Designed Around Native Trees, John Lautner’s Wolff Residence Just Sold for $5.9M

Designed Around Native Trees, John Lautner’s Wolff Residence Just Sold for $5.9M

By Kathryn M.
Lautner designed this masterpiece of organic architecture in 1961—and it just got snapped up by a Hearst family heiress.

Following an apprenticeship with Frank Lloyd Wright in the mid-1930s, John Lautner set out to build his own storied career in Los Angeles. It didn't take long for the young architect to gain recognition, especially with his dramatic and photogenic residential spaces, which are frequently the location of professional photo shoots or movie sets. One of the late architect's "favorite five" commissions landed on the market in November, but given its pristine condition, it's little wonder the property didn't stay on the market for too long. According to the Los Angeles Times, Amanda Hearst, a great-granddaughter of William Randolph Hearst, and her filmmaker husband Joachim Rønning purchased the house mid-February. 

The 1961 Wolff Residence is sometimes described as Lautner's homage to his mentor's Fallingwater—the iconic home built by Wright in rural Southwestern Pennsylvania.

Blending intimacy and privacy with inspiring vistas, the Wolff Residence was designed on an almost vertical plot just above Sunset Plaza in 1961. The 1,664-square-foot home was commissioned by interior designer and concert pianist Marco Wolff. Employing stone, glass, and copper, the property is arguably one of Lautner's best midcentury designs.

Lautner designed the home around multiple native trees, allowing the space to feel firmly grounded in nature. The organic features contrast with carefully integrated uses of stone, glass, and copper.

Listed as a historical cultural monument by the City of Los Angeles, the property is also a California State Monument, making it eligible for tax benefits granted by the Mills Act. While all of Lautner's original blueprints and schematics for the home can be found at the Getty Center, the latest interior images are the first in 15 years.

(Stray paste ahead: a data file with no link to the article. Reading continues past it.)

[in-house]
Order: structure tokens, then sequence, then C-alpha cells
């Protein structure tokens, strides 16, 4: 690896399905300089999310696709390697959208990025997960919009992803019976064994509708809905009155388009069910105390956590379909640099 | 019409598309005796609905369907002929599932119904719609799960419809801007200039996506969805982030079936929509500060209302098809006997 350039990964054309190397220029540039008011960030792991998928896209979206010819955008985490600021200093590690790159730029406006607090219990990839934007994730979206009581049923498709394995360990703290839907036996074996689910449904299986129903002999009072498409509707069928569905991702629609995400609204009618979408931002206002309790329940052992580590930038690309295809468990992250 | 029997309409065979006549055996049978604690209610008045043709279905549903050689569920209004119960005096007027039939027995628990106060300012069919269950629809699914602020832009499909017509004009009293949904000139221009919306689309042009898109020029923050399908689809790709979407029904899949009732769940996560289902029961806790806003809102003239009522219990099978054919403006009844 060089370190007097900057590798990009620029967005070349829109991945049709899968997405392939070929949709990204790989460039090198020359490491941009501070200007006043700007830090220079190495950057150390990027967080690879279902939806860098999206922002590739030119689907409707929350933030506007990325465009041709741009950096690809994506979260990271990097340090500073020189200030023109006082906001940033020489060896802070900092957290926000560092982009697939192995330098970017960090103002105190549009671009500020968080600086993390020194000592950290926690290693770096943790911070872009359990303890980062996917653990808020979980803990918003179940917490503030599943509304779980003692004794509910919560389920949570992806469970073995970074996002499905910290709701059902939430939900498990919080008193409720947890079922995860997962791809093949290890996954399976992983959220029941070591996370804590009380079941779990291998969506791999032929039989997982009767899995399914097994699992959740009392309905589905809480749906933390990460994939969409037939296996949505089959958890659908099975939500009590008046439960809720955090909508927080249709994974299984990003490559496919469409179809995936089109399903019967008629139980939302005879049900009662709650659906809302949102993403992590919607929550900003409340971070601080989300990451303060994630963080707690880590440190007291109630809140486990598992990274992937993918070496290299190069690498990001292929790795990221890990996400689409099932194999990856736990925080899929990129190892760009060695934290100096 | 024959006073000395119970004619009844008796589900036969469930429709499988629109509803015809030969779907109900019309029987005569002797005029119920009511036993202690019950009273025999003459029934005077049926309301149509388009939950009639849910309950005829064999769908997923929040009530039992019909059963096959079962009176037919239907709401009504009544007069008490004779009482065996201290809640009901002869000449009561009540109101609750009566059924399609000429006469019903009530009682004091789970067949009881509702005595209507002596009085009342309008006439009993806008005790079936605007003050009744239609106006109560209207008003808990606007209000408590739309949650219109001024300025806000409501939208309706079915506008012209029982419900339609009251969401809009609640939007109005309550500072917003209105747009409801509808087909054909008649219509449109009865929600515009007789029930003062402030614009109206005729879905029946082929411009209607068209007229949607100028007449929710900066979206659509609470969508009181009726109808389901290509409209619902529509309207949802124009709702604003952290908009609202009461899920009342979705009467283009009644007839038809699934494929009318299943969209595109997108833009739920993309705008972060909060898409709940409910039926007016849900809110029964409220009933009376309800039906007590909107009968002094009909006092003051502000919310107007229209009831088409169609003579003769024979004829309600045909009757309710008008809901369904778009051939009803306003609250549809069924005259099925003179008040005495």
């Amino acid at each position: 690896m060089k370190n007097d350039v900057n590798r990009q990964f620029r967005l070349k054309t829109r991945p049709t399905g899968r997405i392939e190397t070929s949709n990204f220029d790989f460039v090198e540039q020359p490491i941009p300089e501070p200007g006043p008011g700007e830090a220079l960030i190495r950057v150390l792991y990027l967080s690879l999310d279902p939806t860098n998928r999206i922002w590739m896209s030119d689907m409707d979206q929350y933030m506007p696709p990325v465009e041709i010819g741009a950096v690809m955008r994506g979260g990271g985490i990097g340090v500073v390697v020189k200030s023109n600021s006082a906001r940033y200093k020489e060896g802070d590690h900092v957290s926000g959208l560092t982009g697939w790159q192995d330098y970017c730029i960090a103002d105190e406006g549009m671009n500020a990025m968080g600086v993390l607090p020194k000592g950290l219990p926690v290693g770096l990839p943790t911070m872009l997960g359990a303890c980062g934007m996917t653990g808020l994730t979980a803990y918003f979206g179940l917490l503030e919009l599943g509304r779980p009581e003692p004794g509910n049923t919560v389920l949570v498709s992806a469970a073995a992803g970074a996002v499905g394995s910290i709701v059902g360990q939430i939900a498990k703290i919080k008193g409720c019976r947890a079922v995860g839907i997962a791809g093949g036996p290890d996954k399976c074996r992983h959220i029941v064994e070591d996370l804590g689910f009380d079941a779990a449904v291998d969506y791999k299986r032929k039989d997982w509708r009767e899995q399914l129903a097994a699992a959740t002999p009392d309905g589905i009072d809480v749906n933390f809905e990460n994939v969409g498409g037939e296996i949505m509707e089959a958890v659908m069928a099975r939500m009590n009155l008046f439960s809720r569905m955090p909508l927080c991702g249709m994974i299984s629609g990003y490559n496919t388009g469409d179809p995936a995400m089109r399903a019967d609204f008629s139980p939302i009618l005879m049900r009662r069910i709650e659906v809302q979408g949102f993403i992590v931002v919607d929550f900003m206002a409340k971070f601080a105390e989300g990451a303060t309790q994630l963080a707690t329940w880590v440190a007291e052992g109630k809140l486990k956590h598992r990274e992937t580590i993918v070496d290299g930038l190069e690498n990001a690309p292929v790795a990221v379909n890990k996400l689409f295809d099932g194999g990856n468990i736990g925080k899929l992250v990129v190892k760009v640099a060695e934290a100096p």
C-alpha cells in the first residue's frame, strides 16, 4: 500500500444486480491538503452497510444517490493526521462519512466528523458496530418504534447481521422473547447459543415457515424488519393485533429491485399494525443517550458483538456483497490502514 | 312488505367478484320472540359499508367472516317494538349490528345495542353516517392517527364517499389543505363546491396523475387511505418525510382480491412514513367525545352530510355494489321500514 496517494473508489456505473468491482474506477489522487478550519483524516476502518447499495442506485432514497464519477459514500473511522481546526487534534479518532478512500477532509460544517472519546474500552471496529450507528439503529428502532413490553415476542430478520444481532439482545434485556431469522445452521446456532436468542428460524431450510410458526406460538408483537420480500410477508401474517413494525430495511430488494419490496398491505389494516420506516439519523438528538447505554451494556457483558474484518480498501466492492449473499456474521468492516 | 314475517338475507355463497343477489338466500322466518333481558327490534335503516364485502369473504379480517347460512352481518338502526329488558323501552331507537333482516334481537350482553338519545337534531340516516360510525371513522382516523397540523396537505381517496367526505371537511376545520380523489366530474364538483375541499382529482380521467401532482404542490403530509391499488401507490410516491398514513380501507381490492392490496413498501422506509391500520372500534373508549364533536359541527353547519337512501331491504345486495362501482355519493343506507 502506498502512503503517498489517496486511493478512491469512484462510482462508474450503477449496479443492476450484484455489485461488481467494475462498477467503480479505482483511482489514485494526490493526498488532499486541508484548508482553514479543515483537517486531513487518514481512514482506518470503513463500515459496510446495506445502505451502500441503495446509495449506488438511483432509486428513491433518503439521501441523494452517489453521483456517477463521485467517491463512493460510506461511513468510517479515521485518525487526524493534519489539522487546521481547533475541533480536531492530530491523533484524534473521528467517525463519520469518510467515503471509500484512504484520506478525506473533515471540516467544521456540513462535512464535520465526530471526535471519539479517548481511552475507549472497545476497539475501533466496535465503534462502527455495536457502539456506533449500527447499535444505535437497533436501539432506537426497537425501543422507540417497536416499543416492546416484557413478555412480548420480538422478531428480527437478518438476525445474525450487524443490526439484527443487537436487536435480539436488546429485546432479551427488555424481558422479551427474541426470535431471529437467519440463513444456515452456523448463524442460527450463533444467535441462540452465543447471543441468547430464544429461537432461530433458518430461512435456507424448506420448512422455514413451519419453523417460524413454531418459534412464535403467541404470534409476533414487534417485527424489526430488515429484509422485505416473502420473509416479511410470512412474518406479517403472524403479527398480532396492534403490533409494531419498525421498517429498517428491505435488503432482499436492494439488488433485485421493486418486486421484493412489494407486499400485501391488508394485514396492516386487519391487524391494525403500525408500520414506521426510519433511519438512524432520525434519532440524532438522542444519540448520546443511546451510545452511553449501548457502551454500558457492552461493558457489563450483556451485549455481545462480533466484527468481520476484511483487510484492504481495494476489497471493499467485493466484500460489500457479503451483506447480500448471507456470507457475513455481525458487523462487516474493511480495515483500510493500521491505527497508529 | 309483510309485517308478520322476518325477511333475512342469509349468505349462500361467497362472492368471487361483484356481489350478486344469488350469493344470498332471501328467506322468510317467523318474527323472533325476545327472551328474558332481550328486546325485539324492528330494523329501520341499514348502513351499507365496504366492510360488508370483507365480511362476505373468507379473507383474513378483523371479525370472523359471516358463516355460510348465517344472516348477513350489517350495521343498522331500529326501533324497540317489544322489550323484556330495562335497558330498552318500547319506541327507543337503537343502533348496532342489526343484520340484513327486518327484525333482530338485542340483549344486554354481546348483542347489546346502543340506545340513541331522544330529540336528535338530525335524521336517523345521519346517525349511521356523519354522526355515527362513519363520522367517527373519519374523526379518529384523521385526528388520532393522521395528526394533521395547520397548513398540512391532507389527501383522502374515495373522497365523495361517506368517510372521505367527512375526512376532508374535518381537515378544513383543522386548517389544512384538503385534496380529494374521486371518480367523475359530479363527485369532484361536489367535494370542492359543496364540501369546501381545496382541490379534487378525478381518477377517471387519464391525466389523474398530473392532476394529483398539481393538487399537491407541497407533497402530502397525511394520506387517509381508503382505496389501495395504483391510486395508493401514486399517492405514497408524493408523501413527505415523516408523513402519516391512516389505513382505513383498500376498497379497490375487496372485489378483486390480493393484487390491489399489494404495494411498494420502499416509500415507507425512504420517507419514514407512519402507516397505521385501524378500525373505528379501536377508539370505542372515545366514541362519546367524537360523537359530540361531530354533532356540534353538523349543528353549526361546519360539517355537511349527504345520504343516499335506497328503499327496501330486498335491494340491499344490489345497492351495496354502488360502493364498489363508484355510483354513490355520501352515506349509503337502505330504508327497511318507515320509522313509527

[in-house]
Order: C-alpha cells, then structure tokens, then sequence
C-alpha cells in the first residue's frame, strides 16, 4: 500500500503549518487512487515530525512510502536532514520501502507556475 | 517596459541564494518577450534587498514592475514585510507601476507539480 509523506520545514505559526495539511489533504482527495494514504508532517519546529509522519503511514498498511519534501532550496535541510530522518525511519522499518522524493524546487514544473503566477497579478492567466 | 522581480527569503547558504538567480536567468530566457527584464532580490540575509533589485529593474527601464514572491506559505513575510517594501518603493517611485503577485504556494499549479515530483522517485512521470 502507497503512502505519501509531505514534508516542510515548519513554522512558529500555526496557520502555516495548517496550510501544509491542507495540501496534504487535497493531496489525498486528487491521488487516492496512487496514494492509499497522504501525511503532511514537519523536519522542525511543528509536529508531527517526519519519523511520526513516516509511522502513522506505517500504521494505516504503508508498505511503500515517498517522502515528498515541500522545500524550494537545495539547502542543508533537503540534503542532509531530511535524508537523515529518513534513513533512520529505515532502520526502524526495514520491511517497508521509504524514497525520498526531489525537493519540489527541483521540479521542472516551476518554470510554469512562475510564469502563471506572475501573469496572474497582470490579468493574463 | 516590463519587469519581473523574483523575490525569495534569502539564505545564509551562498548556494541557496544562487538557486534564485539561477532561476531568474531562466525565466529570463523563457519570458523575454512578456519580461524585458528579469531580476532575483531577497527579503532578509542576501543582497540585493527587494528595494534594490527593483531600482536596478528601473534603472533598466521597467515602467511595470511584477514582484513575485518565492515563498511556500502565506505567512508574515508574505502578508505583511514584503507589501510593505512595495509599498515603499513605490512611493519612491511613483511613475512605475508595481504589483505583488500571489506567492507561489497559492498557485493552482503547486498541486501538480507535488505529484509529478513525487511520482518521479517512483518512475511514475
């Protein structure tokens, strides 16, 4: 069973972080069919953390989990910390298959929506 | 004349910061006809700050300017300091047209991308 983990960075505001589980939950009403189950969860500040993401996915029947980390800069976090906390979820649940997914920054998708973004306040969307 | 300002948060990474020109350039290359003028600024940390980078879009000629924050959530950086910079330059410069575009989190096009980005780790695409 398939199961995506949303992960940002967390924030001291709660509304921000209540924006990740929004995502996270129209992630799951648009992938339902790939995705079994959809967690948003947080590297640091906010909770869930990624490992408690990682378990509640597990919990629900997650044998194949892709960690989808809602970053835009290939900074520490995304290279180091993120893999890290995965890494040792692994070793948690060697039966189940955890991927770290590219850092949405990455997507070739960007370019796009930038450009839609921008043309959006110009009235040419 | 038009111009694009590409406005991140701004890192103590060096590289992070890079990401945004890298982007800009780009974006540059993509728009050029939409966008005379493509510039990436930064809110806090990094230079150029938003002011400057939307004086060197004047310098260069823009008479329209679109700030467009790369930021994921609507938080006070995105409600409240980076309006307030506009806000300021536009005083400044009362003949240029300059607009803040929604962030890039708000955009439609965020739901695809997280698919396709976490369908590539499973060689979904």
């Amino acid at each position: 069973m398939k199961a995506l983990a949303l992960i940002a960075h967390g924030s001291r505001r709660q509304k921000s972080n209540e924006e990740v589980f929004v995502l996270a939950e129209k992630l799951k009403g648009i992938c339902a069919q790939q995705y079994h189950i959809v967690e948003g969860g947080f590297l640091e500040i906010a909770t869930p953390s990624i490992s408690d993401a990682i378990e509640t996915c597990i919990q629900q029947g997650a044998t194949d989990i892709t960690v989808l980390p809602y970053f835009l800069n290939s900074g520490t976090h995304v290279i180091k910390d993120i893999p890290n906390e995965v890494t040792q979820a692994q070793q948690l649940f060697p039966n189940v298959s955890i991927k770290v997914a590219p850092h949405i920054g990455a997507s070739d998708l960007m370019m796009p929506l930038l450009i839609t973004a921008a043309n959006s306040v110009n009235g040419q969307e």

Inside, an expansive living room on the main level connects various spaces. Beautifully restored hardwoods line the floor, while a staircase is tucked behind the large stone fireplace.

Perched on a verdant 9,796-square-foot lot, the home is neighbored by a three-bedroom, two-bath guesthouse, which was built in 1970 and is also included in the sale. Scroll ahead to see inside of this iconic residence.

Upstairs, the living room is wrapped by two 16-foot-high walls of glass, which open to expansive views of greater Los Angeles. The outdoor terrace gently hugs a monumental Eucalyptus tree which traverses all floors and is protected by the home's stone facade.

A closer look at the covered terrace just off the living room. The cozy and private space features ample built-in, copper-wrapped seating.

The remodeled kitchen includes custom cabinetry, as well as all new, high-end appliances.

Steps away from the kitchen is a striking spiral staircase with wooden treads that follow along the curved stone wall.

A look at one of the home's bedrooms, which was designed in an irregular shape to confer a feeling of both expansive and intimate living. Glass doors open onto a private terrace.

The home's sparkling pool offers yet another tranquil spot to take in the sweeping views. Included in the sale is also the adjacent 1,169-square-foot guest house.

The Wolff Residence is currently listed for $6,500,000 by George Salazar and Tilsia Acosta of Berkshire Hathaway HomeServices California Properties.

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